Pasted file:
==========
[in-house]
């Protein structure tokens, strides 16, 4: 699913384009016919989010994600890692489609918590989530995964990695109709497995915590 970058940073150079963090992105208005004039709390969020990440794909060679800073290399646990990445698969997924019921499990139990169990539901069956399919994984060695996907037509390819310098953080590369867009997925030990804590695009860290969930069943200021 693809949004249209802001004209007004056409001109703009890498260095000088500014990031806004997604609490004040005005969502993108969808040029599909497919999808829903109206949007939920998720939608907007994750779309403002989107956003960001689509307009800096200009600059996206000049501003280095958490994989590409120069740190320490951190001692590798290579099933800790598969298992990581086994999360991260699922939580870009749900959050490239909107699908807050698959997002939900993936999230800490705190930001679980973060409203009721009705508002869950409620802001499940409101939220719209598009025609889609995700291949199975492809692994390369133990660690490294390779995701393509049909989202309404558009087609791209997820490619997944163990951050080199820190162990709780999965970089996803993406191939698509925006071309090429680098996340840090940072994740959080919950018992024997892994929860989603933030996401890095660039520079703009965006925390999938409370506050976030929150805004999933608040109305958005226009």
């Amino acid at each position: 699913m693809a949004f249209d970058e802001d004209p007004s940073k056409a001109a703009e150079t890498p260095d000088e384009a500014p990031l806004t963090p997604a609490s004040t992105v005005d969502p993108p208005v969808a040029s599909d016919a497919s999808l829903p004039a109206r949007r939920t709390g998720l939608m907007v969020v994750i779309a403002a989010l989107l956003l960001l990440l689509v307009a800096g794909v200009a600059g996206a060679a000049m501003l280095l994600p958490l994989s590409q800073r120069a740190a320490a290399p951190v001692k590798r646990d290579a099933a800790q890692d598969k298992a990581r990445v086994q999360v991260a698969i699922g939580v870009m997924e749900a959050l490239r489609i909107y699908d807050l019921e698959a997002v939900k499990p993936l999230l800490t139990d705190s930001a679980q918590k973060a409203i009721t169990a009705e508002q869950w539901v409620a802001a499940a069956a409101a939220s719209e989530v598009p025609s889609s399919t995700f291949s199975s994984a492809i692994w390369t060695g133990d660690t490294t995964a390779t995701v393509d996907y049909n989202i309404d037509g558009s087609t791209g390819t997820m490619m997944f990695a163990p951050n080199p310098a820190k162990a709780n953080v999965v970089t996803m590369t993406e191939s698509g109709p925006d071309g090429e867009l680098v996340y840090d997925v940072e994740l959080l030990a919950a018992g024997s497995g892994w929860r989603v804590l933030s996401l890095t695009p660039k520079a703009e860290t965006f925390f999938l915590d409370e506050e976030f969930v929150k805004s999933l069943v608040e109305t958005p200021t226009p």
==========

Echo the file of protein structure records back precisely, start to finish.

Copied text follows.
[in-house]
């Protein structure tokens, strides 16, 4: 699913384009016919989010994600890692489609918590989530995964990695109709497995915590 970058940073150079963090992105208005004039709390969020990440794909060679800073290399646990990445698969997924019921499990139990169990539901069956399919994984060695996907037509390819310098953080590369867009997925030990804590695009860290969930069943200021 693809949004249209802001004209007004056409001109703009890498260095000088500014990031806004997604609490004040005005969502993108969808040029599909497919999808829903109206949007939920998720939608907007994750779309403002989107956003960001689509307009800096200009600059996206000049501003280095958490994989590409120069740190320490951190001692590798290579099933800790598969298992990581086994999360991260699922939580870009749900959050490239909107699908807050698959997002939900993936999230800490705190930001679980973060409203009721009705508002869950409620802001499940409101939220719209598009025609889609995700291949199975492809692994390369133990660690490294390779995701393509049909989202309404558009087609791209997820490619997944163990951050080199820190162990709780999965970089996803993406191939698509925006071309090429680098996340840090940072994740959080919950018992024997892994929860989603933030996401890095660039520079703009965006925390999938409370506050976030929150805004999933608040109305958005226009």
């Amino acid at each position: 699913m693809a949004f249209d970058e802001d004209p007004s940073k056409a001109a703009e150079t890498p260095d000088e384009a500014p990031l806004t963090p997604a609490s004040t992105v005005d969502p993108p208005v969808a040029s599909d016919a497919s999808l829903p004039a109206r949007r939920t709390g998720l939608m907007v969020v994750i779309a403002a989010l989107l956003l960001l990440l689509v307009a800096g794909v200009a600059g996206a060679a000049m501003l280095l994600p958490l994989s590409q800073r120069a740190a320490a290399p951190v001692k590798r646990d290579a099933a800790q890692d598969k298992a990581r990445v086994q999360v991260a698969i699922g939580v870009m997924e749900a959050l490239r489609i909107y699908d807050l019921e698959a997002v939900k499990p993936l999230l800490t139990d705190s930001a679980q918590k973060a409203i009721t169990a009705e508002q869950w539901v409620a802001a499940a069956a409101a939220s719209e989530v598009p025609s889609s399919t995700f291949s199975s994984a492809i692994w390369t060695g133990d660690t490294t995964a390779t995701v393509d996907y049909n989202i309404d037509g558009s087609t791209g390819t997820m490619m997944f990695a163990p951050n080199p310098a820190k162990a709780n953080v999965v970089t996803m590369t993406e191939s698509g109709p925006d071309g090429e867009l680098v996340y840090d997925v940072e994740l959080l030990a919950a018992g024997s497995g892994w929860r989603v804590l933030s996401l890095t695009p660039k520079a703009e860290t965006f925390f999938l915590d409370e506050e976030f969930v929150k805004s999933l069943v608040e109305t958005p200021t226009p």